How Do I Fix My Cat's Matted Fur?
Tangles and knots can quickly turn a cat’s coat into a chaotic mess. It doesn’t take long before these stubborn snarls leave your cat looking less than stellar – some might even say they resemble a stray! But here’s the real kicker: those unsightly knots can be incredibly painful and even lead to skin infections or other complications.
When the tangles start to add up, it can quickly become overwhelming. Before you realize it, you're dealing with a significant matting issue, and you may have no clue where to begin when it comes to addressing it.
In this article, we will guide you through the process of getting your cat’s fur back to its soft, glossy best. After all, we all want our best friends to look like the incredible beings we know them to be!
What is Matting?
The term “matting” describes when a cat’s fur has become knotted together in clumps. These clumps often begin smaller, but the longer they are left, the larger they can grow and combine. In the most severe cases, large portions of a cat’s coat will be entangled together in one large mat. Smaller mats may be able to be combed out carefully. However, larger mats may require the experienced hand of a professional, or the coat may need to be shaved off.
Why Does Cat Fur Get Matted?
When encountering a matted cat, many people will assume that it is a case of neglect or poor care. But it is safe to say if you are searching for more information about how to help your cat, that isn’t the case! Several possible explanations exist for why mats may form in your cat’s coat. In many cases, cat parents simply don’t understand the grooming needs of their furry friends to keep up with them properly.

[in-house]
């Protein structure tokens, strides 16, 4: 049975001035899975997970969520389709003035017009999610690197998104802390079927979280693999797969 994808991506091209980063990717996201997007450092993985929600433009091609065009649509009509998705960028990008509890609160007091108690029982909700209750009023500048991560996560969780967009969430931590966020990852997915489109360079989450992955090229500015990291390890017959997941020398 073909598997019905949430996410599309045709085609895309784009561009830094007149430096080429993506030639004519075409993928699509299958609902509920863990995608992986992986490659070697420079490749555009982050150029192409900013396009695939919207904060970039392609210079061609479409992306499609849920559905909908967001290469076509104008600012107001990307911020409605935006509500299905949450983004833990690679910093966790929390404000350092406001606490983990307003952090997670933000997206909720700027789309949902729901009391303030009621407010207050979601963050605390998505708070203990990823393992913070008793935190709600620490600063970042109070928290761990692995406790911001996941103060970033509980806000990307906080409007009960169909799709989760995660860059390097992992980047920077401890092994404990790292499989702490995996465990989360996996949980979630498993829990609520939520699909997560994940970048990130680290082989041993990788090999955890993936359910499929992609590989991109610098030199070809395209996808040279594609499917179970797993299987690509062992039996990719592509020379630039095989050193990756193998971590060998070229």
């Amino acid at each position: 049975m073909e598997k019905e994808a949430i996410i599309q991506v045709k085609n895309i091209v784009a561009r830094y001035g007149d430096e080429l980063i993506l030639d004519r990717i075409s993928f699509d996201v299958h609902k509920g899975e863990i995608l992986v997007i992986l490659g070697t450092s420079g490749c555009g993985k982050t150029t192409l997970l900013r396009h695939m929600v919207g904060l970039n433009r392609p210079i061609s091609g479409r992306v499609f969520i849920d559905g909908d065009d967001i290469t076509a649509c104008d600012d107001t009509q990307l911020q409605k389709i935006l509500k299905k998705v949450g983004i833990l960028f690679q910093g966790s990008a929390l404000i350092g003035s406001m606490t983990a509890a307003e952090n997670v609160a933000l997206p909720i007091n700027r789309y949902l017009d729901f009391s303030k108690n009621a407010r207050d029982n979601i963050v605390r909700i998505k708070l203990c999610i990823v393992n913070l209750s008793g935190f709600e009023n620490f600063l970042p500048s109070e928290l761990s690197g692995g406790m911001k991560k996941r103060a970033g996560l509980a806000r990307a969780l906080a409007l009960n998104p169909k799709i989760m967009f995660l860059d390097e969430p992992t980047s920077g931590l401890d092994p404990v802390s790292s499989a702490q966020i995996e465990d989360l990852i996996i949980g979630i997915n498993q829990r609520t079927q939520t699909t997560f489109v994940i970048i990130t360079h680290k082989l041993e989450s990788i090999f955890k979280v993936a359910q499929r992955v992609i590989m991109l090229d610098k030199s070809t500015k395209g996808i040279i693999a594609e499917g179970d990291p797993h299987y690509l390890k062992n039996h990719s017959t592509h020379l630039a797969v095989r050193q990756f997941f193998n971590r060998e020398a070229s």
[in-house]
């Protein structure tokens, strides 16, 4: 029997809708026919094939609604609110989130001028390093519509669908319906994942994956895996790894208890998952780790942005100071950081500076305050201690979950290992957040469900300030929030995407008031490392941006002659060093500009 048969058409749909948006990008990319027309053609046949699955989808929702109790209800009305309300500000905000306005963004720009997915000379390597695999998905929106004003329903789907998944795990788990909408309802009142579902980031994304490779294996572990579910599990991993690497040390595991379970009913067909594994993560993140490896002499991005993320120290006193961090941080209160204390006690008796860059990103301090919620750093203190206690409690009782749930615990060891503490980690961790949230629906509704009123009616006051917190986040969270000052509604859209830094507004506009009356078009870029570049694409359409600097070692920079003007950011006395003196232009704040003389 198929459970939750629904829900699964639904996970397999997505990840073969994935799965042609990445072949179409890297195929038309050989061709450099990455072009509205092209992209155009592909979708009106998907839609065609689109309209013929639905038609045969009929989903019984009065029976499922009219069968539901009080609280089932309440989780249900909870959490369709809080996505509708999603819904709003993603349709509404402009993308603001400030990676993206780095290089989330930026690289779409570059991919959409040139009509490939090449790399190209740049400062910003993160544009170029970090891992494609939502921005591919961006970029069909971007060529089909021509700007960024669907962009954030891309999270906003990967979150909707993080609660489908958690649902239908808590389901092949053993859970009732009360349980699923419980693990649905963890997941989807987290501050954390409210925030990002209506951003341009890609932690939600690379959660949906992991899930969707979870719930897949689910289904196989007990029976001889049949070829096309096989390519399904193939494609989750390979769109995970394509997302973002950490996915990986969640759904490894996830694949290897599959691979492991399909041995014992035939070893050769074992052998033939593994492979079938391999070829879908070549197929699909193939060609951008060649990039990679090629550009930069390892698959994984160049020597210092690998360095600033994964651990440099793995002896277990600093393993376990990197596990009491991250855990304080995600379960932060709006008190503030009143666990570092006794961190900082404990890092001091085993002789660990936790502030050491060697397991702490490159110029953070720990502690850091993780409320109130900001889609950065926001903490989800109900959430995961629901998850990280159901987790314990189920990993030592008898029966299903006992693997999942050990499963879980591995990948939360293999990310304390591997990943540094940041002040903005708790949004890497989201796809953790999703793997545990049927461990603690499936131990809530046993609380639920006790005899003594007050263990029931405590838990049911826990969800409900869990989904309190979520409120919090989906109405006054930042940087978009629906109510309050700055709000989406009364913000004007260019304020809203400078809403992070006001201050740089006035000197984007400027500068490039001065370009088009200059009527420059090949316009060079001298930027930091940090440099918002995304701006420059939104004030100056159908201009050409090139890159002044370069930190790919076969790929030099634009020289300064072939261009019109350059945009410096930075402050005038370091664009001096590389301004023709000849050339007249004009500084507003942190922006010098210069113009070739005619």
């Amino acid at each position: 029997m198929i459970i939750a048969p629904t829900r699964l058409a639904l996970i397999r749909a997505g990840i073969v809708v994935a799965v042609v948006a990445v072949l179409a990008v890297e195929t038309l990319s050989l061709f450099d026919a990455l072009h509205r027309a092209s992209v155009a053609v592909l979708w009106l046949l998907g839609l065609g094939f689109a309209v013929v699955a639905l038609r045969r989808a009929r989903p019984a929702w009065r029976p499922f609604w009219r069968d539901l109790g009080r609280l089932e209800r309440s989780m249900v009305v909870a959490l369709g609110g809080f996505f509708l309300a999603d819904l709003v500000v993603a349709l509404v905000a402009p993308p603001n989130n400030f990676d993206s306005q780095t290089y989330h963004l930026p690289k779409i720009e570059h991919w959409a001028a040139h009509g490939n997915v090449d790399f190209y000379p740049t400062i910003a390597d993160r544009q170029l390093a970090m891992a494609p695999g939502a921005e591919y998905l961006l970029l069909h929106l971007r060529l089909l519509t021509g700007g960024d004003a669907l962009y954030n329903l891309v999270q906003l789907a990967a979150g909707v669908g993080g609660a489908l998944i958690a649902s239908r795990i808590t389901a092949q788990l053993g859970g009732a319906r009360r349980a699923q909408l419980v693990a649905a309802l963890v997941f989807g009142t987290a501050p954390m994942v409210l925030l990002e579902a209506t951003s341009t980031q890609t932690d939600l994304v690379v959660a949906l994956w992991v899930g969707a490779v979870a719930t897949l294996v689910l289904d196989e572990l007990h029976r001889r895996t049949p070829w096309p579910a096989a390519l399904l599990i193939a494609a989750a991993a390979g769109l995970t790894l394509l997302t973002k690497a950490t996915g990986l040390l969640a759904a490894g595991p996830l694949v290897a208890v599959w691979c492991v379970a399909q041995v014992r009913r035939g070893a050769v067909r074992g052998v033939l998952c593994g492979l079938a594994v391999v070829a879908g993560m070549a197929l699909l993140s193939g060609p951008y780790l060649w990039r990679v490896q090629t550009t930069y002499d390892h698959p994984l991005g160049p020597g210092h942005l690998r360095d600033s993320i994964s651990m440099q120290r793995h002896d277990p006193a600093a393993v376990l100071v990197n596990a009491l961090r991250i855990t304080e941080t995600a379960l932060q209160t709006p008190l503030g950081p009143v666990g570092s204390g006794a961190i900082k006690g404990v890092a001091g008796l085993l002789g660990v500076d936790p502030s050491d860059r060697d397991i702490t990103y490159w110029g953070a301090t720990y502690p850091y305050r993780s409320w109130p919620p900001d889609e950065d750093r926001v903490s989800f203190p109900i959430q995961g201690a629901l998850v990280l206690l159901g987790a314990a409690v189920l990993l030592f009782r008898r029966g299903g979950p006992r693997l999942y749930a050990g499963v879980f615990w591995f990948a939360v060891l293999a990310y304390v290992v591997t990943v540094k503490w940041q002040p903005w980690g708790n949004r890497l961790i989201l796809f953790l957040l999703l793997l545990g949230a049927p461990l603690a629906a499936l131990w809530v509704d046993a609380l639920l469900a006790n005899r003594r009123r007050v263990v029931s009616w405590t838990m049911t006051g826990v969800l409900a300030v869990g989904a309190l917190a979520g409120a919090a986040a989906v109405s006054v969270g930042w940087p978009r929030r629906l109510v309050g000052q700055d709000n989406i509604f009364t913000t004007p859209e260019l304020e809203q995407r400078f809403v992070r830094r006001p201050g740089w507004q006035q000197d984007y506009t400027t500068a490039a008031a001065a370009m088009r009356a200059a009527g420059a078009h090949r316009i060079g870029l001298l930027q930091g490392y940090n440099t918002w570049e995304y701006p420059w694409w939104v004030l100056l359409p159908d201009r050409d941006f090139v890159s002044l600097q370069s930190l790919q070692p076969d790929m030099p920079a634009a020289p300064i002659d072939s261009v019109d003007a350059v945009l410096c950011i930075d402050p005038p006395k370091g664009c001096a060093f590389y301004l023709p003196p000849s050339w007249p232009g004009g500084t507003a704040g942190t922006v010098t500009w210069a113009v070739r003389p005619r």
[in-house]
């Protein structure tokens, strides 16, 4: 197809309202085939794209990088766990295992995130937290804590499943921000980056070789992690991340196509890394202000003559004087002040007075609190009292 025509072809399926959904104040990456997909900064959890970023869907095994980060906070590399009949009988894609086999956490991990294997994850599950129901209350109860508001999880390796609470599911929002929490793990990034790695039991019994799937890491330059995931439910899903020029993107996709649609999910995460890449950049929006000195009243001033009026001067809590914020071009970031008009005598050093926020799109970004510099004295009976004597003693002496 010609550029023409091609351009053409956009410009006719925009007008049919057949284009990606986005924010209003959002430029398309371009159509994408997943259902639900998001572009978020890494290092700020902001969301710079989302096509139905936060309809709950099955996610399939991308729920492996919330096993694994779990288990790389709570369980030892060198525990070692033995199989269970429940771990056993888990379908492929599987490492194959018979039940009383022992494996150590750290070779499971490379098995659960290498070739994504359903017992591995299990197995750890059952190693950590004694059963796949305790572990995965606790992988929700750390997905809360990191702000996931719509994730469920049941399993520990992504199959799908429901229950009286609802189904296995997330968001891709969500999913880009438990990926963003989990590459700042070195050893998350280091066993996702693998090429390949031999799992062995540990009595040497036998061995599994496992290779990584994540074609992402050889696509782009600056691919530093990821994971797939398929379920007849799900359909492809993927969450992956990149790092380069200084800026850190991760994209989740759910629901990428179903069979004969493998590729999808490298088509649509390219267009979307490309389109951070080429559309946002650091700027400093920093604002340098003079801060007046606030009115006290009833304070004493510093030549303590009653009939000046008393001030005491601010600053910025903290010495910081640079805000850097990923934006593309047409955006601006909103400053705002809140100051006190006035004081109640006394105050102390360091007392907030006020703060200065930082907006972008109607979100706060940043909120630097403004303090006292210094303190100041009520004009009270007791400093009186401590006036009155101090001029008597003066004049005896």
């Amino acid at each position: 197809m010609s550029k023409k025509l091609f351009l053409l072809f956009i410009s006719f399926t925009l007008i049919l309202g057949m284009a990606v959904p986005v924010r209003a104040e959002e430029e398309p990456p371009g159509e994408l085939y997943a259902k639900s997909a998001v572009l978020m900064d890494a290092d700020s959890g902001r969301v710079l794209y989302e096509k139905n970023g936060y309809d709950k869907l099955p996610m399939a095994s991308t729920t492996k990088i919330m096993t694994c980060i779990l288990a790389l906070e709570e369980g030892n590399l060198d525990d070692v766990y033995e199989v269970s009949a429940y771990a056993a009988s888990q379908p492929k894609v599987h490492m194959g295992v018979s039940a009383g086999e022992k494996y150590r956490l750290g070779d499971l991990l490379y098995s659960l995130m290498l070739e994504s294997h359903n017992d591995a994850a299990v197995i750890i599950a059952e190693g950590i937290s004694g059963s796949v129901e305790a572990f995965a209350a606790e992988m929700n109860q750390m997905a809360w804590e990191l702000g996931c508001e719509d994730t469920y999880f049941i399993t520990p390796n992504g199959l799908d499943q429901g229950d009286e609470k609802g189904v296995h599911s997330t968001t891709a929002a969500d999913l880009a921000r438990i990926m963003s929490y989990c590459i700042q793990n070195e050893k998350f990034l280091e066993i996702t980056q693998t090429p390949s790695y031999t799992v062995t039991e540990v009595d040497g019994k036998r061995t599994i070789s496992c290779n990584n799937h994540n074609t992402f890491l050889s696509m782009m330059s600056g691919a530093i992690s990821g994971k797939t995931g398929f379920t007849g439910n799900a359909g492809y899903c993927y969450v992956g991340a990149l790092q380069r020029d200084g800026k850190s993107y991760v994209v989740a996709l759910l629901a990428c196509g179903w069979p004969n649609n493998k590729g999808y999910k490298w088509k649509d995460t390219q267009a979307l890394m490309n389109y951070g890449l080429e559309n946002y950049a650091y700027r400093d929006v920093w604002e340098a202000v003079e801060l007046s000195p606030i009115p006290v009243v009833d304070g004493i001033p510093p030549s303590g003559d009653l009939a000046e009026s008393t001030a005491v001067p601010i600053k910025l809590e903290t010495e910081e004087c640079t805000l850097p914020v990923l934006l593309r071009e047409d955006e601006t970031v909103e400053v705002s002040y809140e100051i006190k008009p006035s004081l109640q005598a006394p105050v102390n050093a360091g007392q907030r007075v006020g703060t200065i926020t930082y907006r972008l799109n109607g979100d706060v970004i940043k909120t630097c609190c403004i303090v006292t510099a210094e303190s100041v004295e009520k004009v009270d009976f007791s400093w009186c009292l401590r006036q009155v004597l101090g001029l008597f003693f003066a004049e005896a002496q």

A few common reasons why a cat may develop mats in their fur include:
Failure to Keep Up with Self Grooming
Cats are generally good at keeping themselves clean. However, if your cat struggles to self-groom or is no longer taking care of their grooming needs, it can lead to trouble. This could result from aging, obesity, or injuries, making it difficult for your cat to reach their body to groom. It could also be a sign of dental problems or oral injuries.
Areas of Movement
If you have a cat with longer fur, they may be experiencing knots and small mats in areas where their movement increases the rate at which the fur gets tangled. This is commonly seen around the collar (if your cat wears a collar), between the legs, and under the chest.
During shedding season, your cat is losing more hair than usual, which creates an increased risk that the fur becomes tangled and stuck in the undercoat. Mats can form unnoticed, hidden by the heavy overcoat, allowing them to progress significantly before being discovered.